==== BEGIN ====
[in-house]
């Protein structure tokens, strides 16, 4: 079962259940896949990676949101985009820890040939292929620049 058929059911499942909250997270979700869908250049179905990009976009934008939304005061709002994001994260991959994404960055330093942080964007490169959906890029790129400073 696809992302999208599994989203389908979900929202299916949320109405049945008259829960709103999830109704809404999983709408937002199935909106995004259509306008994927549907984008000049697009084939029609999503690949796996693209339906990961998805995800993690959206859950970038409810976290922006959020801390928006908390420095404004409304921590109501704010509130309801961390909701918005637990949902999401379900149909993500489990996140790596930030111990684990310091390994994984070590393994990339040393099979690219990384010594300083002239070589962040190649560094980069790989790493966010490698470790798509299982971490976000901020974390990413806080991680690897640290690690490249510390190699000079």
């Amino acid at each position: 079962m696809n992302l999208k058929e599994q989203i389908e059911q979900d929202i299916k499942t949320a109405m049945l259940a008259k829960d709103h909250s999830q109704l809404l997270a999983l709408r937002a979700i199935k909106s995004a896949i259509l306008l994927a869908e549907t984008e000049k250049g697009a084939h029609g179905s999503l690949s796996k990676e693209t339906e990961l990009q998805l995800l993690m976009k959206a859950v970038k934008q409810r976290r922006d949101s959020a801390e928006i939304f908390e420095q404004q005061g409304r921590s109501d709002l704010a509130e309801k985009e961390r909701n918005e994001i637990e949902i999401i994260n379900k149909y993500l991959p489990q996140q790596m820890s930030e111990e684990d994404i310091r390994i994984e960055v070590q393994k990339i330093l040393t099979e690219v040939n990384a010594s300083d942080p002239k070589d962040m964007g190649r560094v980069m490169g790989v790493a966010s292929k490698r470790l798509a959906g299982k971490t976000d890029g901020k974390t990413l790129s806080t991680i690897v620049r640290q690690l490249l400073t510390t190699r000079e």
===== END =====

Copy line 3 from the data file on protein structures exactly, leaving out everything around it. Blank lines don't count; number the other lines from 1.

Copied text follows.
């Amino acid at each position: 079962m696809n992302l999208k058929e599994q989203i389908e059911q979900d929202i299916k499942t949320a109405m049945l259940a008259k829960d709103h909250s999830q109704l809404l997270a999983l709408r937002a979700i199935k909106s995004a896949i259509l306008l994927a869908e549907t984008e000049k250049g697009a084939h029609g179905s999503l690949s796996k990676e693209t339906e990961l990009q998805l995800l993690m976009k959206a859950v970038k934008q409810r976290r922006d949101s959020a801390e928006i939304f908390e420095q404004q005061g409304r921590s109501d709002l704010a509130e309801k985009e961390r909701n918005e994001i637990e949902i999401i994260n379900k149909y993500l991959p489990q996140q790596m820890s930030e111990e684990d994404i310091r390994i994984e960055v070590q393994k990339i330093l040393t099979e690219v040939n990384a010594s300083d942080p002239k070589d962040m964007g190649r560094v980069m490169g790989v790493a966010s292929k490698r470790l798509a959906g299982k971490t976000d890029g901020k974390t990413l790129s806080t991680i690897v620049r640290q690690l490249l400073t510390t190699r000079e």